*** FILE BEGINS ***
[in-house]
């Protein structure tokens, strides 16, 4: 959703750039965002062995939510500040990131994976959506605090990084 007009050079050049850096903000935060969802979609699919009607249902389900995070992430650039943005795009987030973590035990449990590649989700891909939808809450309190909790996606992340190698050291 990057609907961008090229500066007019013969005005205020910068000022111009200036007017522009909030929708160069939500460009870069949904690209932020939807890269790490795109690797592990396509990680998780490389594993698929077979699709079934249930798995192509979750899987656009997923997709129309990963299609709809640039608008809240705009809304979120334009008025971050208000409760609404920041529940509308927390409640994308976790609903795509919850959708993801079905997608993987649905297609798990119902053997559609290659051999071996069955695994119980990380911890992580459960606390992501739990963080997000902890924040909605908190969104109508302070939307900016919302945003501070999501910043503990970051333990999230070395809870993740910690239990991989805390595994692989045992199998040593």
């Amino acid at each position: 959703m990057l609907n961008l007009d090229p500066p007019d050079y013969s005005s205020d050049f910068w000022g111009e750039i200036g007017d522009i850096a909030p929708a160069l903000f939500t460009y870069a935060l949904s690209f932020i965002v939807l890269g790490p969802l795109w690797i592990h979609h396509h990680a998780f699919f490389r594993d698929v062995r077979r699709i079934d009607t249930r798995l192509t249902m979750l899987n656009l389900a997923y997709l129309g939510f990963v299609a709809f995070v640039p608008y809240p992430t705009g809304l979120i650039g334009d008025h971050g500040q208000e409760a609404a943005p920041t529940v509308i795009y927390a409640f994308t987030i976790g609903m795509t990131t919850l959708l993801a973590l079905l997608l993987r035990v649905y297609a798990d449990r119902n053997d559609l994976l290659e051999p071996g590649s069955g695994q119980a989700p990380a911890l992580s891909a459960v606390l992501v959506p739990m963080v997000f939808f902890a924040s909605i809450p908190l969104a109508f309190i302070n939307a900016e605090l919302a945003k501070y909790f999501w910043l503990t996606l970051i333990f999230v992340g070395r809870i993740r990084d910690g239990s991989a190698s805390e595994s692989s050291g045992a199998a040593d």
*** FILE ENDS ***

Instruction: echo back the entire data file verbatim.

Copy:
[in-house]
């Protein structure tokens, strides 16, 4: 959703750039965002062995939510500040990131994976959506605090990084 007009050079050049850096903000935060969802979609699919009607249902389900995070992430650039943005795009987030973590035990449990590649989700891909939808809450309190909790996606992340190698050291 990057609907961008090229500066007019013969005005205020910068000022111009200036007017522009909030929708160069939500460009870069949904690209932020939807890269790490795109690797592990396509990680998780490389594993698929077979699709079934249930798995192509979750899987656009997923997709129309990963299609709809640039608008809240705009809304979120334009008025971050208000409760609404920041529940509308927390409640994308976790609903795509919850959708993801079905997608993987649905297609798990119902053997559609290659051999071996069955695994119980990380911890992580459960606390992501739990963080997000902890924040909605908190969104109508302070939307900016919302945003501070999501910043503990970051333990999230070395809870993740910690239990991989805390595994692989045992199998040593």
């Amino acid at each position: 959703m990057l609907n961008l007009d090229p500066p007019d050079y013969s005005s205020d050049f910068w000022g111009e750039i200036g007017d522009i850096a909030p929708a160069l903000f939500t460009y870069a935060l949904s690209f932020i965002v939807l890269g790490p969802l795109w690797i592990h979609h396509h990680a998780f699919f490389r594993d698929v062995r077979r699709i079934d009607t249930r798995l192509t249902m979750l899987n656009l389900a997923y997709l129309g939510f990963v299609a709809f995070v640039p608008y809240p992430t705009g809304l979120i650039g334009d008025h971050g500040q208000e409760a609404a943005p920041t529940v509308i795009y927390a409640f994308t987030i976790g609903m795509t990131t919850l959708l993801a973590l079905l997608l993987r035990v649905y297609a798990d449990r119902n053997d559609l994976l290659e051999p071996g590649s069955g695994q119980a989700p990380a911890l992580s891909a459960v606390l992501v959506p739990m963080v997000f939808f902890a924040s909605i809450p908190l969104a109508f309190i302070n939307a900016e605090l919302a945003k501070y909790f999501w910043l503990t996606l970051i333990f999230v992340g070395r809870i993740r990084d910690g239990s991989a190698s805390e595994s692989s050291g045992a199998a040593d």